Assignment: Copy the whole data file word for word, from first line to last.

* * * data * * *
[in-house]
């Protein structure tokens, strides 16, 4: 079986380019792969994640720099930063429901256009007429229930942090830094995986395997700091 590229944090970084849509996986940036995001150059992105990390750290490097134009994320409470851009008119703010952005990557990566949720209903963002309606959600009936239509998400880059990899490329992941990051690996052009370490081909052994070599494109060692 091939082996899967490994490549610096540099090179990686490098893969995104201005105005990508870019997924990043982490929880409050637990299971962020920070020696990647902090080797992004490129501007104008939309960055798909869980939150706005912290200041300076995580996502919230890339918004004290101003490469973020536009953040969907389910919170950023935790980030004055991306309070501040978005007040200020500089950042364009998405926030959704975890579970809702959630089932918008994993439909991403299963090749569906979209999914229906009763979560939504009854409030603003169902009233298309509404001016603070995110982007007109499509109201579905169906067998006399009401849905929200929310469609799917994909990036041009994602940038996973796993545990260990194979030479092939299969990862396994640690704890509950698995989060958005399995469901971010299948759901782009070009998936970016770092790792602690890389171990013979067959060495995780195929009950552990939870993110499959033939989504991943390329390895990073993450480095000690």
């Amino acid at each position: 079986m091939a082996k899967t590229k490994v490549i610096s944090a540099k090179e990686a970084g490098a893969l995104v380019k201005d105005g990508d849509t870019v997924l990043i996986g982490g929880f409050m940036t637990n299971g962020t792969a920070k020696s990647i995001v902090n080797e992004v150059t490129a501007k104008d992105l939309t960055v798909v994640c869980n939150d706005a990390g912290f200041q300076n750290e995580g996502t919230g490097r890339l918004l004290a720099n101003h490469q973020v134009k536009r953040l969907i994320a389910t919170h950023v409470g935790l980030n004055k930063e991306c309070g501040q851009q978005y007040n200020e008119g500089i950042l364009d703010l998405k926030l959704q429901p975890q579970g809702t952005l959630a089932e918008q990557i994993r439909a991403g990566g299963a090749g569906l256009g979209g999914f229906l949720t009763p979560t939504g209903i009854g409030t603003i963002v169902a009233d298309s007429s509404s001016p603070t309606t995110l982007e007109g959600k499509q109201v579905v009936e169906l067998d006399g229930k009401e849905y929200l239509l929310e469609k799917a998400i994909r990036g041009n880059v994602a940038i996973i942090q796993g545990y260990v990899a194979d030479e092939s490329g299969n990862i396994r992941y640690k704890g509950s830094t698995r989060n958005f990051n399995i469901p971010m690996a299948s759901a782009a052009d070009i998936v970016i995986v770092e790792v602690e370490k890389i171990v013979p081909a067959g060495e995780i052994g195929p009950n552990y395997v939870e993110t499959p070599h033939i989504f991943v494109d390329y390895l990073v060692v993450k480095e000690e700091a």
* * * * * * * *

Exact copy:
[in-house]
């Protein structure tokens, strides 16, 4: 079986380019792969994640720099930063429901256009007429229930942090830094995986395997700091 590229944090970084849509996986940036995001150059992105990390750290490097134009994320409470851009008119703010952005990557990566949720209903963002309606959600009936239509998400880059990899490329992941990051690996052009370490081909052994070599494109060692 091939082996899967490994490549610096540099090179990686490098893969995104201005105005990508870019997924990043982490929880409050637990299971962020920070020696990647902090080797992004490129501007104008939309960055798909869980939150706005912290200041300076995580996502919230890339918004004290101003490469973020536009953040969907389910919170950023935790980030004055991306309070501040978005007040200020500089950042364009998405926030959704975890579970809702959630089932918008994993439909991403299963090749569906979209999914229906009763979560939504009854409030603003169902009233298309509404001016603070995110982007007109499509109201579905169906067998006399009401849905929200929310469609799917994909990036041009994602940038996973796993545990260990194979030479092939299969990862396994640690704890509950698995989060958005399995469901971010299948759901782009070009998936970016770092790792602690890389171990013979067959060495995780195929009950552990939870993110499959033939989504991943390329390895990073993450480095000690």
């Amino acid at each position: 079986m091939a082996k899967t590229k490994v490549i610096s944090a540099k090179e990686a970084g490098a893969l995104v380019k201005d105005g990508d849509t870019v997924l990043i996986g982490g929880f409050m940036t637990n299971g962020t792969a920070k020696s990647i995001v902090n080797e992004v150059t490129a501007k104008d992105l939309t960055v798909v994640c869980n939150d706005a990390g912290f200041q300076n750290e995580g996502t919230g490097r890339l918004l004290a720099n101003h490469q973020v134009k536009r953040l969907i994320a389910t919170h950023v409470g935790l980030n004055k930063e991306c309070g501040q851009q978005y007040n200020e008119g500089i950042l364009d703010l998405k926030l959704q429901p975890q579970g809702t952005l959630a089932e918008q990557i994993r439909a991403g990566g299963a090749g569906l256009g979209g999914f229906l949720t009763p979560t939504g209903i009854g409030t603003i963002v169902a009233d298309s007429s509404s001016p603070t309606t995110l982007e007109g959600k499509q109201v579905v009936e169906l067998d006399g229930k009401e849905y929200l239509l929310e469609k799917a998400i994909r990036g041009n880059v994602a940038i996973i942090q796993g545990y260990v990899a194979d030479e092939s490329g299969n990862i396994r992941y640690k704890g509950s830094t698995r989060n958005f990051n399995i469901p971010m690996a299948s759901a782009a052009d070009i998936v970016i995986v770092e790792v602690e370490k890389i171990v013979p081909a067959g060495e995780i052994g195929p009950n552990y395997v939870e993110t499959p070599h033939i989504f991943v494109d390329y390895l990073v060692v993450k480095e000690e700091a």